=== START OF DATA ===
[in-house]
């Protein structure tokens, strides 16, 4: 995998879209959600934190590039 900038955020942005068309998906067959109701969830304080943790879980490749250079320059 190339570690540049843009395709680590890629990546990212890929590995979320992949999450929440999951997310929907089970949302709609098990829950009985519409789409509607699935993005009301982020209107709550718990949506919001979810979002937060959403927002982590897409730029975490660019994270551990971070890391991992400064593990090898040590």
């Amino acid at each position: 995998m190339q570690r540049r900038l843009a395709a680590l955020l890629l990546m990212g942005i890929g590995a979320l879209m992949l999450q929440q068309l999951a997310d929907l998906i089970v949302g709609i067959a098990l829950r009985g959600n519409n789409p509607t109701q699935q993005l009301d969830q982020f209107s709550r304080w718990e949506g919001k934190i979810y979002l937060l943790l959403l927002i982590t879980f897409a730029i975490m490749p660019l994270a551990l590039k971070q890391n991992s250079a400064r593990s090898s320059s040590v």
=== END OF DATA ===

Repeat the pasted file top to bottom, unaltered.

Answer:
[in-house]
């Protein structure tokens, strides 16, 4: 995998879209959600934190590039 900038955020942005068309998906067959109701969830304080943790879980490749250079320059 190339570690540049843009395709680590890629990546990212890929590995979320992949999450929440999951997310929907089970949302709609098990829950009985519409789409509607699935993005009301982020209107709550718990949506919001979810979002937060959403927002982590897409730029975490660019994270551990971070890391991992400064593990090898040590």
């Amino acid at each position: 995998m190339q570690r540049r900038l843009a395709a680590l955020l890629l990546m990212g942005i890929g590995a979320l879209m992949l999450q929440q068309l999951a997310d929907l998906i089970v949302g709609i067959a098990l829950r009985g959600n519409n789409p509607t109701q699935q993005l009301d969830q982020f209107s709550r304080w718990e949506g919001k934190i979810y979002l937060l943790l959403l927002i982590t879980f897409a730029i975490m490749p660019l994270a551990l590039k971070q890391n991992s250079a400064r593990s090898s320059s040590v």